A living WHO guideline on drugs for COVID-19

This living guideline responds to emerging evidence from randomised controlled trials (RCTs) on existing and new drug treatments for covid-19. More than 2800 trials on covid-19 interventions have been registered or are ongoing. Among these are large national and international platform trials (such as RECOVERY, WHO SOLIDARITY, and DISCOVERY) that recruit large numbers of patients, with a pragmatic and adaptive design. These platform trials are currently investigating and reporting on drugs such as antiviral monoclonal antibodies and immunomodulators. This rapidly evolving evidence landscape requires trustworthy interpretation and expeditious clinical practice guidelines to inform clinicians, patients, governments, ministries, and health administrators.

Priapism

 Non-ischemic (high-flow)Ischemic (low-flow)
Physical ExamTypically painless, not fully tumescentPainful, fully tumescent with corpus cavernosa rigidity without involvement of corpus spongiosum and glans penis
AetiologyHigh-flow priapism is extremely rare and most commonly associated with antecedent trauma including blunt trauma, or resulting from needle injury of the cavernosal artery.Low-flow priapism is caused by impaired relaxation and/or paralysis of cavernosal smooth muscle and in sickle-cell disease
ManagementNOT EmergencyEmergency
 
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A swallowed ‘timely’ emergency

A swallowed watch (button) battery can cause fatal perforation with mediastinitis if lodged in the oesophagus. The need to removed urgently under general anaesthesia makes this a ‘timely’ emergency.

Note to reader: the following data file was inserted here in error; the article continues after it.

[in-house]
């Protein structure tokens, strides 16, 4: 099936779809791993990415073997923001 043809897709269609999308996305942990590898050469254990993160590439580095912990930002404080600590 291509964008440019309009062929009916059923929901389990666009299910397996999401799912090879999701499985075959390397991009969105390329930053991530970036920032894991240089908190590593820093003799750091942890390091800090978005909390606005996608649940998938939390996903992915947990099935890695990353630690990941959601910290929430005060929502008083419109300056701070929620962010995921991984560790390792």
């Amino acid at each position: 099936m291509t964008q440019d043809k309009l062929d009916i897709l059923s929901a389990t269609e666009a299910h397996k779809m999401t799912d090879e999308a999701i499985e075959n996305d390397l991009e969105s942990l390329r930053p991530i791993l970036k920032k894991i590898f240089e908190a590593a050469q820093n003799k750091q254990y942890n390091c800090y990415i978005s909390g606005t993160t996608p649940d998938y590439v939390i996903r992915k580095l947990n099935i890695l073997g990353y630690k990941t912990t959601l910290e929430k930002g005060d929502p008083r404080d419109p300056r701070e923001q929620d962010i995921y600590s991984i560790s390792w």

ACLS REVISION: Post ROSC Care

Once we’ve achieved ROSC our job is not over. Good post-arrest care involves maintaining blood pressure and cerebral perfusion, adequate sedation, cooling and preventing hyperthermia, considering antiarrhythmic medications, optimization of tissue oxygen delivery while avoiding hyperoxia, getting patients to PCI who need it, and looking for and treating the underlying cause.

Kenya Emergency Medical Care Policy 2020-2030

The Kenya Emergency Medical Care (EMC) Policy 2020-2030 is the first-ever policy in Kenya that seeks to establish a working Emergency Medical Care (EMC) System as a key component of the healthcare system in the country. The policy also speaks to the World Health Assembly resolution WHA 72.16 of 21 May 2019 which urged member states to create policies for sustainable funding, effective governance and universal access to safe, high-quality, needs-based emergency care for all as part of universal health coverage. In developing this policy, the Ministry of Health (MOH) aims to ensure access to the highest standards of emergency medical care in Kenya as envisioned in The Constitution of Kenya (2010) and the Health Act (2017) which guarantees every Kenyan the right to emergency medical treatment.

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Community Health Workers in Emergency Care

CHWs have shown great efficacy in reducing mortality and morbidity associated with multiple disease categories and help to fill healthcare worker shortages worldwide. Utilising CHWs to provide emergency care in the community requires a focus on their formal training and can strengthen the emergency care system overall.

Emergency Hotlines

Emergency Hotlines establish a reliable fixed-line system that is able to improve emergency care and reduce mortality and morbidity through improved communication and collaboration with emergency care centres.